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The Fearful

Picture of the Fearful man from Theophrastus' Characters.There is in some men a constitutional dejection of the spirits, which renders them liable to the constant tyranny of fear.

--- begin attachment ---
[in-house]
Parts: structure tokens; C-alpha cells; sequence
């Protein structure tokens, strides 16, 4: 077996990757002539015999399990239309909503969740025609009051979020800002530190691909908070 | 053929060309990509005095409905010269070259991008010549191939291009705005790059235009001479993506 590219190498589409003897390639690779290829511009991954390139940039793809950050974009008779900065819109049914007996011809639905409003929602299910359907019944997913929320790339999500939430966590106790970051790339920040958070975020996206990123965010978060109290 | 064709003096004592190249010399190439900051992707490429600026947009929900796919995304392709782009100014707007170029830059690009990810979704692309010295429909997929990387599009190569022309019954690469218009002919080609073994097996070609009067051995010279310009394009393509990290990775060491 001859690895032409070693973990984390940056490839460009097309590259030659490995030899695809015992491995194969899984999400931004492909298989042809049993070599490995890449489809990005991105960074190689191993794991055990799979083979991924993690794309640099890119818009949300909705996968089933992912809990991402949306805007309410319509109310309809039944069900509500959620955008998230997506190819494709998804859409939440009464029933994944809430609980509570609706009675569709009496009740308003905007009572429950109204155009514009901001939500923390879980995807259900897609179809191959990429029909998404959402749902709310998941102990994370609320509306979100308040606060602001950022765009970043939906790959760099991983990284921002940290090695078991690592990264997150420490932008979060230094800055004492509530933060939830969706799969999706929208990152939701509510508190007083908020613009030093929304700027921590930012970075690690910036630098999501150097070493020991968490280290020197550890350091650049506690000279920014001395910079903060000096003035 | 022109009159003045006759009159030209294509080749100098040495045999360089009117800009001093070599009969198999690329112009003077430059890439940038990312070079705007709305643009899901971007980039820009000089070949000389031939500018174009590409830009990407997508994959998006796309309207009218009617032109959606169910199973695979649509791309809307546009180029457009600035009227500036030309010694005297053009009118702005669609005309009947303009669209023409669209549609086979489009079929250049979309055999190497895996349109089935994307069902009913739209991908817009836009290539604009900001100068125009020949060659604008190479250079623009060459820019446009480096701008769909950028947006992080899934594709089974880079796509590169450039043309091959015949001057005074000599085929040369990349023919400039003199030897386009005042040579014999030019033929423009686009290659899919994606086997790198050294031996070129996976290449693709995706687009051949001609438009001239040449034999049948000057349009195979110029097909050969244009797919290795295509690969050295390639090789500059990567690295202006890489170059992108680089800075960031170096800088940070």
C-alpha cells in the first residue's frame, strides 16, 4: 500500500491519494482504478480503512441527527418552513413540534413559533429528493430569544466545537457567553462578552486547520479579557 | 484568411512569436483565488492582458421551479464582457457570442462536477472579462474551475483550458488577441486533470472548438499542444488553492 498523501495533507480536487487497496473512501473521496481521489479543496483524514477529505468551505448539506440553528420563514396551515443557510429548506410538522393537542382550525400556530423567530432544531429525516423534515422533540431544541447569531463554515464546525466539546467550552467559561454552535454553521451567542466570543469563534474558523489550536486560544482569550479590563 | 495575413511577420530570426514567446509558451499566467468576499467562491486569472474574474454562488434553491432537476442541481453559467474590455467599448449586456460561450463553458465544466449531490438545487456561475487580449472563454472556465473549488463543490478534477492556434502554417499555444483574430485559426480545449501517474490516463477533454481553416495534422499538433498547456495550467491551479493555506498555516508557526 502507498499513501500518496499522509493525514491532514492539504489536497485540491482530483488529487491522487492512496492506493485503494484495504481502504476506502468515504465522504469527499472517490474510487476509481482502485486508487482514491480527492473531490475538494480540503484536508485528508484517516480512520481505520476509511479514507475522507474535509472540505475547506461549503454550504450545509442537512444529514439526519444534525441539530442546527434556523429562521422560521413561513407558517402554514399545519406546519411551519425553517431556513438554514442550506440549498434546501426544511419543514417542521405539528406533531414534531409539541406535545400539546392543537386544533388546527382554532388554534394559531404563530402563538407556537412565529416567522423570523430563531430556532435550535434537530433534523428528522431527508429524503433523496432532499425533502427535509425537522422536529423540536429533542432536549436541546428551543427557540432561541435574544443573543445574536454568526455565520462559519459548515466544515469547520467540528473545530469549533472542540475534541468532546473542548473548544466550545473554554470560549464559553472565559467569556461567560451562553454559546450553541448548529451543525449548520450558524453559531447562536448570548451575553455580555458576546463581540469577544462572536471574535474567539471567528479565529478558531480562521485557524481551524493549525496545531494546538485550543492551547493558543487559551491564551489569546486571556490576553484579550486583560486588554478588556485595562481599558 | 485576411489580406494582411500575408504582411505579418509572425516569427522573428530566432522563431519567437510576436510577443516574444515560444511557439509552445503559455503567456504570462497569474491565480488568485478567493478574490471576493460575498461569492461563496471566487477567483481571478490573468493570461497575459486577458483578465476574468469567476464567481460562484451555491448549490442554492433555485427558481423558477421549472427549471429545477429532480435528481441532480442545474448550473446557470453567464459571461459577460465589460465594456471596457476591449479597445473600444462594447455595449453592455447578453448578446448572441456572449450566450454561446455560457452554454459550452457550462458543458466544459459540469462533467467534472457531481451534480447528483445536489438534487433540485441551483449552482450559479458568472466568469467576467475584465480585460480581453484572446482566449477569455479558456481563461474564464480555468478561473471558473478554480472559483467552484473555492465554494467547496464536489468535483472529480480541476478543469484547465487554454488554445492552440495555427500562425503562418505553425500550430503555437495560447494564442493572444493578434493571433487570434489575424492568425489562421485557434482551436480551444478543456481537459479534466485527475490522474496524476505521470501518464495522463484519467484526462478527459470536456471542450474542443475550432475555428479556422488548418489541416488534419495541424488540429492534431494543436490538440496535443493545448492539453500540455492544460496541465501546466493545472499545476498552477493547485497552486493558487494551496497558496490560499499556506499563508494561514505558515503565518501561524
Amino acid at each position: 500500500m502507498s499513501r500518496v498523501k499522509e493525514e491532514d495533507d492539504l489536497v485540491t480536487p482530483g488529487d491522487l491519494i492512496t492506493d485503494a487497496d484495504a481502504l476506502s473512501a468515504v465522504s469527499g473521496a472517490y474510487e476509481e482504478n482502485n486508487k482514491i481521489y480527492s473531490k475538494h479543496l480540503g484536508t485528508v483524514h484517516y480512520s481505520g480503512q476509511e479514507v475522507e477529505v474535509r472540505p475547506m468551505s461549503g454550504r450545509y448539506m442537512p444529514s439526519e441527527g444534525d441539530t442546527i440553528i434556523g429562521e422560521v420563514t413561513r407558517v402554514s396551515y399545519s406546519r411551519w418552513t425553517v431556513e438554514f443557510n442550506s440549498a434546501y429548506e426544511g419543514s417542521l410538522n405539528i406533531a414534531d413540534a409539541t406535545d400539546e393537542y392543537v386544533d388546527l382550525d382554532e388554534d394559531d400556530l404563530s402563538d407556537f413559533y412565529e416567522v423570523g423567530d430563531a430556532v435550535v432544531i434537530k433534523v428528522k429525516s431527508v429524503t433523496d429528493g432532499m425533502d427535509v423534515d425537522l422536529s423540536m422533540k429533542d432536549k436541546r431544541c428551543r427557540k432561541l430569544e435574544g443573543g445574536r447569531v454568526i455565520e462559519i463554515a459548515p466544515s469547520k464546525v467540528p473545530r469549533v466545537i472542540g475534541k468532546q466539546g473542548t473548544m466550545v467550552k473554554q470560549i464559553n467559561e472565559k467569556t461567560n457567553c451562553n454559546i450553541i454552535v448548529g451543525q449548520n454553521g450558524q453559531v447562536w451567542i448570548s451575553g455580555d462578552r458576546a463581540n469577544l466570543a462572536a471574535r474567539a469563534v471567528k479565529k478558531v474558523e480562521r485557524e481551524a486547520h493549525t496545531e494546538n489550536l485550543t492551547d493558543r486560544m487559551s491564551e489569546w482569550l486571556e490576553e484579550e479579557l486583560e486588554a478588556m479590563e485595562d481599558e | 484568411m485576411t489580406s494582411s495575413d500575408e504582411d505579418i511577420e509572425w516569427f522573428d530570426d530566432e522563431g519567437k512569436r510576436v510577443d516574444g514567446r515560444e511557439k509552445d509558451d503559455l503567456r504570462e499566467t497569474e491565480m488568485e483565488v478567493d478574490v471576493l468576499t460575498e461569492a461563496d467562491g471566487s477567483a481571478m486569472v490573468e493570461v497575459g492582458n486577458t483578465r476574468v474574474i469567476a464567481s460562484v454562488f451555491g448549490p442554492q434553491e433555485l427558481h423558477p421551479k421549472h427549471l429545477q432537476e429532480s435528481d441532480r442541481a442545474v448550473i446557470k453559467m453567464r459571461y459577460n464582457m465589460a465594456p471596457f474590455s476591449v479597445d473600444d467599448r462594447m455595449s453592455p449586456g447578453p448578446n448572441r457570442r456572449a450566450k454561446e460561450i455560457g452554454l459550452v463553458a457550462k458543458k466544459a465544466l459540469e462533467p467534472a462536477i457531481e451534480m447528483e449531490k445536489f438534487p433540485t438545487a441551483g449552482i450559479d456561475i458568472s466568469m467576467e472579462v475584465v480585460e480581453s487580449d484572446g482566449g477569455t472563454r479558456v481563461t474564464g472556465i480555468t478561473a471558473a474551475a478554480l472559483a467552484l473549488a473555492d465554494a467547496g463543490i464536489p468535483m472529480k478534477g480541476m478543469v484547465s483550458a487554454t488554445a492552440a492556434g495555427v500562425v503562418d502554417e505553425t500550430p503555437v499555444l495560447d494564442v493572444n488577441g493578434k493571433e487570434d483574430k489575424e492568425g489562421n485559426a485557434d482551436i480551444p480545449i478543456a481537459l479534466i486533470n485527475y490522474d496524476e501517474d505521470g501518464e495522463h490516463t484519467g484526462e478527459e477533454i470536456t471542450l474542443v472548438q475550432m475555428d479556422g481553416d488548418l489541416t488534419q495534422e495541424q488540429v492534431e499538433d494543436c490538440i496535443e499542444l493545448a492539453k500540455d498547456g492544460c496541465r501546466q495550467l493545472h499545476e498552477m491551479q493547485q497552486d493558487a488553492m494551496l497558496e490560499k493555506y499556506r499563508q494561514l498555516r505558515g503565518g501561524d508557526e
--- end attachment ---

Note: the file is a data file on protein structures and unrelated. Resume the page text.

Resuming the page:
The diseased imagination of the fearful man seems to obscure his perceptions; for when he makes a voyage, he mistakes a cluster of distant promontories for a fleet of pirates. As soon as the ship begins to roll, he inquires if there are not some profane person on board; and when she tacks, he questions the steersman, if the ship keeps near enough the middle of the channel; and what he thinks of the appearance of the heavens. Presently, turning to a passenger who sits near him, he declares that he has been affrighted by a certain dream: forthwith he puts off his heavy cloak, delivering it to his servant, that he may be unencumbered in case of sudden danger. At length, as his fears increase, he intreats the captain to make for land, and put him ashore. Unhappy is he who, thus haunted with terrors, spends his life amidst the perils of war. As soon as it is reported that the enemy approaches, he calls his comrades about him; and looking round, professes to doubt whether there be any hostile force within sight: but when he actually hears, the shouts of the combatants, and sees some fall about him, he declares that, in his haste to join the ranks, he has forgotten his sword; and away he runs to his tent, from whence he despatches his slave, as he says, to watch the motions of the enemy: mean while he hides his weapon under the bedding, and then spends the time in searching for it. Peeping from the tent, he sees a wounded man borne into the camp by his friends: he runs out to meet him; bids him be of good courage; and undertakes the care of him, sponging the wound, and driving away the flies: in truth, he will do anything rather than face the enemy. As he sits in the tent by the wounded man he hears the clang of the trumpeter sounding to the charge: Wert thou given to the crows, with thy noise, this poor fellow might get a little sleep. Besmeared with blood from another’s wound, he runs out to meet those who are returning from the field; to whom he declares that, at the extreme peril of his life, he has rescued a friend from the hottest of the fight; and leading his comrades and friends into the tent, he repeats the tale to each: There, he exclaims, behold the man whom, with my own arms, I bore from the field!

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